mysql>  UPDATE performance_schema.setup_consumers SET enabled = 'YES' WHERE name like 'events_waits%';
Query OK, 3 rows affected (0.00 sec)
Rows matched: 3  Changed: 3  Warnings: 0

mysql> exit
Bye
[valerii.kravchuk@cisco1 mysql-5.6.9-rc-linux-glibc2.5-x86_64]$ bin/mysqlslap -uroot --concurrency=12 --create-schema=test --no-drop --number-of-queries=1000 --iterations=10 --query='select count(*), category from task inner join incident on task.sys_id=incident.sys_id group by incident.category'
Benchmark
        Average number of seconds to run all queries: 7.640 seconds
        Minimum number of seconds to run all queries: 6.874 seconds
        Maximum number of seconds to run all queries: 7.930 seconds
        Number of clients running queries: 12
        Average number of queries per client: 83

[valerii.kravchuk@cisco1 mysql-5.6.9-rc-linux-glibc2.5-x86_64]$ bin/mysql -uroot test
Welcome to the MySQL monitor.  Commands end with ; or \g.
Your MySQL connection id is 123
Server version: 5.6.9-rc MySQL Community Server (GPL)

Copyright (c) 2000, 2012, Oracle and/or its affiliates. All rights reserved.

Oracle is a registered trademark of Oracle Corporation and/or its
affiliates. Other names may be trademarks of their respective
owners.

Type 'help;' or '\h' for help. Type '\c' to clear the current input statement.

mysql>  select event_name, count_star, sum_timer_wait from performance_schema.events_waits_summary_global_by_event_name where event_name like 'wait/synch/mutex/innodb%' and count_star > 0 order by sum_timer_wait desc limit 5;
+--------------------------------------------+------------+----------------+
| event_name                                 | count_star | sum_timer_wait |
+--------------------------------------------+------------+----------------+
| wait/synch/mutex/innodb/os_mutex           |     244191 |    32147377962 |
| wait/synch/mutex/innodb/trx_sys_mutex      |      30180 |     4228391496 |
| wait/synch/mutex/innodb/buf_pool_mutex     |       4812 |      757141973 |
| wait/synch/mutex/innodb/mutex_list_mutex   |       8870 |      380601032 |
| wait/synch/mutex/innodb/rw_lock_list_mutex |       8304 |      363065843 |
+--------------------------------------------+------------+----------------+
5 rows in set (0.00 sec)


Then I decided to write this blog post with a quick "howto" summary on top. I hope it is useful for readers. This is the end of story for now.

Conclusions

  1. It's great to have Oracle engineers reading your Facebook posts and replying (especially in a real time). Thank you, Mark Leith!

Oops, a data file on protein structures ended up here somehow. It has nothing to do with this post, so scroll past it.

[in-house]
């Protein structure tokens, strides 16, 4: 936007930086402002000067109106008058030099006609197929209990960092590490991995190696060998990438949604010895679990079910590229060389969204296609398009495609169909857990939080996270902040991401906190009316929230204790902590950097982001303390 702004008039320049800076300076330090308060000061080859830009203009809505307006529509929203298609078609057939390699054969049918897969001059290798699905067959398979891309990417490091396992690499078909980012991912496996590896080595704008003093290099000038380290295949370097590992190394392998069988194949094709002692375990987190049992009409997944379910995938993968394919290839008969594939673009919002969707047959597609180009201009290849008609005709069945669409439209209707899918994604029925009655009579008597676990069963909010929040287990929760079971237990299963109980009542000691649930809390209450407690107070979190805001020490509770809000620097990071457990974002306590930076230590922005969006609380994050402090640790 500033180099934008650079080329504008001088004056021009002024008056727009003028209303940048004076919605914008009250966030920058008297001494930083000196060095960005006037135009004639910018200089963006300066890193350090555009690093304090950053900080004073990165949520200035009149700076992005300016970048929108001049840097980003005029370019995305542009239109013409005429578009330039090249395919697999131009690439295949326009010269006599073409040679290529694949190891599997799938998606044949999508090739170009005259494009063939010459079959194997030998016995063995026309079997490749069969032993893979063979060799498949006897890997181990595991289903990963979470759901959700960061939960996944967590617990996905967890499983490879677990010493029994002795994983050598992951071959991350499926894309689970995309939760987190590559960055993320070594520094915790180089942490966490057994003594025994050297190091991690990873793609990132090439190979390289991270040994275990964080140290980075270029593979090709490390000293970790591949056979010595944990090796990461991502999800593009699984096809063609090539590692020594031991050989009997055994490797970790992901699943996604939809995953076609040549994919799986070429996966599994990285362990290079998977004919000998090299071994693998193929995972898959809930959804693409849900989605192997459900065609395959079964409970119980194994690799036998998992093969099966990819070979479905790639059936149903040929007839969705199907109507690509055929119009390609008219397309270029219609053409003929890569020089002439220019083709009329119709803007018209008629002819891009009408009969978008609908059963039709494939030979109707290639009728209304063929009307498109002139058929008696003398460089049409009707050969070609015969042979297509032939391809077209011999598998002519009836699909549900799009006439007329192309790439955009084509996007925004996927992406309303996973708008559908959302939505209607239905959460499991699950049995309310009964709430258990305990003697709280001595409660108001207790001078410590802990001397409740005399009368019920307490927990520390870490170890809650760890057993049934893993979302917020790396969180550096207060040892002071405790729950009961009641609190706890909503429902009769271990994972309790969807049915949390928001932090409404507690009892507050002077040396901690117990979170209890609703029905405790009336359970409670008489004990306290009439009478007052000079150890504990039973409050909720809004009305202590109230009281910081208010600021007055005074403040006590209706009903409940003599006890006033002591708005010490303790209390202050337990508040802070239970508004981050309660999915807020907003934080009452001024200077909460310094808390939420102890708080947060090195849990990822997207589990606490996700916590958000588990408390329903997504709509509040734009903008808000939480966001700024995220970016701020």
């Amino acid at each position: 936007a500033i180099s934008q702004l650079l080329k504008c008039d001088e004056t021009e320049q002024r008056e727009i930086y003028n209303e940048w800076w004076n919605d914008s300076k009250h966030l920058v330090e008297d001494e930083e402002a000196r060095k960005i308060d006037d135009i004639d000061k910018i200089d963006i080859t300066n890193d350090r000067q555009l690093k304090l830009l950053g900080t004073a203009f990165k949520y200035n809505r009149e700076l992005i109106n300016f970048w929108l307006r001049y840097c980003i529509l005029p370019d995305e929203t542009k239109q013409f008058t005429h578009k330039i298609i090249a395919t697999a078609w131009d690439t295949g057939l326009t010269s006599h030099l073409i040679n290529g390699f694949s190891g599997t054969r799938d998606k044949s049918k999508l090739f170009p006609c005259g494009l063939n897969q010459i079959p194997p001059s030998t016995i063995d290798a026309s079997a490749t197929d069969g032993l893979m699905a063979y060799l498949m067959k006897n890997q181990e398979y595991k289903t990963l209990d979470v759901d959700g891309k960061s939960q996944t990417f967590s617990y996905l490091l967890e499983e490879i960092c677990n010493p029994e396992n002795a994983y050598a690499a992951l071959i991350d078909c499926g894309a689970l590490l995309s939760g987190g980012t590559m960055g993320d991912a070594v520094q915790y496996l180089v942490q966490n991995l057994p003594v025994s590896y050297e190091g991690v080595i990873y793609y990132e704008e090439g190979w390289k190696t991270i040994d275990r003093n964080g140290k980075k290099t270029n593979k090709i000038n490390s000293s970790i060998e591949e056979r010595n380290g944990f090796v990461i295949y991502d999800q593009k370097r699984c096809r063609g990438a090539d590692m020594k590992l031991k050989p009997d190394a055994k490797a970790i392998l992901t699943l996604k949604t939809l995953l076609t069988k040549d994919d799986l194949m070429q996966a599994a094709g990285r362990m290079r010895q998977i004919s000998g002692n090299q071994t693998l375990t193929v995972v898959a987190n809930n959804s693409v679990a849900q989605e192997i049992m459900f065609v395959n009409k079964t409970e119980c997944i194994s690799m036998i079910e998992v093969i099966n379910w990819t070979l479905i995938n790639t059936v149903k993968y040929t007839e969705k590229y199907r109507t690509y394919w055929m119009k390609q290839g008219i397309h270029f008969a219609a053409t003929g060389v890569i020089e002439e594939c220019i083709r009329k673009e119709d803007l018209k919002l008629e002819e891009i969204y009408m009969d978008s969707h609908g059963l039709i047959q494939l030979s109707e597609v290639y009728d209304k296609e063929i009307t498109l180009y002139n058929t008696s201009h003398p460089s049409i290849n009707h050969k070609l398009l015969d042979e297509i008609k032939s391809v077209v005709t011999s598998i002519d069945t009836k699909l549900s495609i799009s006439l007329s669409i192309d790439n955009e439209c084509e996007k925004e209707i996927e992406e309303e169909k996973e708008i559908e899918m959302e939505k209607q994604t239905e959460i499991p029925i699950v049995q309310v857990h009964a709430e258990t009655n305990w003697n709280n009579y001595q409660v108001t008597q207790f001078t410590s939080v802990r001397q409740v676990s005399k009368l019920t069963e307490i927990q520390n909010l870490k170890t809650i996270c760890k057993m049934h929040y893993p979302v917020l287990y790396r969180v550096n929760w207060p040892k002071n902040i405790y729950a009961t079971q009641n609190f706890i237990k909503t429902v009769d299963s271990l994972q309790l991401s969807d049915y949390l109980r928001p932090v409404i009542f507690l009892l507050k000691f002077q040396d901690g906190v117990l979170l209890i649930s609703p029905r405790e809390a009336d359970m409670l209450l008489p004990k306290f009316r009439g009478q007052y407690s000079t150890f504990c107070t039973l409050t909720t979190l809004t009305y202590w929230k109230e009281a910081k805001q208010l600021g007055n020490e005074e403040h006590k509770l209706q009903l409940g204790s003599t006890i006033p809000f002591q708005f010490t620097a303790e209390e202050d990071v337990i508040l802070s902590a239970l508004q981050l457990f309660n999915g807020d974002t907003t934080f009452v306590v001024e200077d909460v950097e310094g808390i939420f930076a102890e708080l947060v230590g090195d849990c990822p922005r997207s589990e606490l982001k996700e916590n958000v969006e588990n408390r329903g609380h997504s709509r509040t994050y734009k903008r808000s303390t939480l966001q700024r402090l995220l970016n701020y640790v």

2. PERFORMANCE_SCHEMA in MySQL 5.6 can be used to study InnoDB mutex waits
  3. MySQL 5.,6 manual is not clear enough about steps and details about instruments involved to do the study explained above.
I've made some other conclusions as well, but will share them later and maybe elsewhere.

6 comments:

  1. But I wonder, what kind of conclusion
    you can make from
    wait/synch/mutex/innodb/os_mutex
    mutes is the most problematic?

    ReplyDelete
  2. No conclusion at the moment :) Was too busy getting at least something from P_S.

    ReplyDelete
  3. Thx for showing getting started with P_S is a little complicated. Beside showing already some quirks you missed performance_schema is ON by default (changed from 5.5 to 5.6). So you don't have to set it to enable P_S :)
    They wan't us to read a lot of docs ;)

    thx
    erkules

    ReplyDelete
  4. Thank you, Erkules, for this correction. I just remember that we have to set it ON explicitly from MySQL 5.5 where I tried to use it last time. Even more surprise then that some (important) instruments still have to be enabled upon startup.

    ReplyDelete
  5. Vadim, os_mutex is surely something that scan be ignored and made less important with tuning. In any case, for the purpose and topic of this blog post details of benchmark or mistakes in investigation do not matter.

    In any case, http://bugs.mysql.com/bug.php?id=68079 is now verified and, based on comments, accepted by Oracle as a valid and important use case to study.

    ReplyDelete
  6. Here is my bug report (already verified) about missing details on when and how important instruments can be enabled: http://bugs.mysql.com/bug.php?id=68097

    ReplyDelete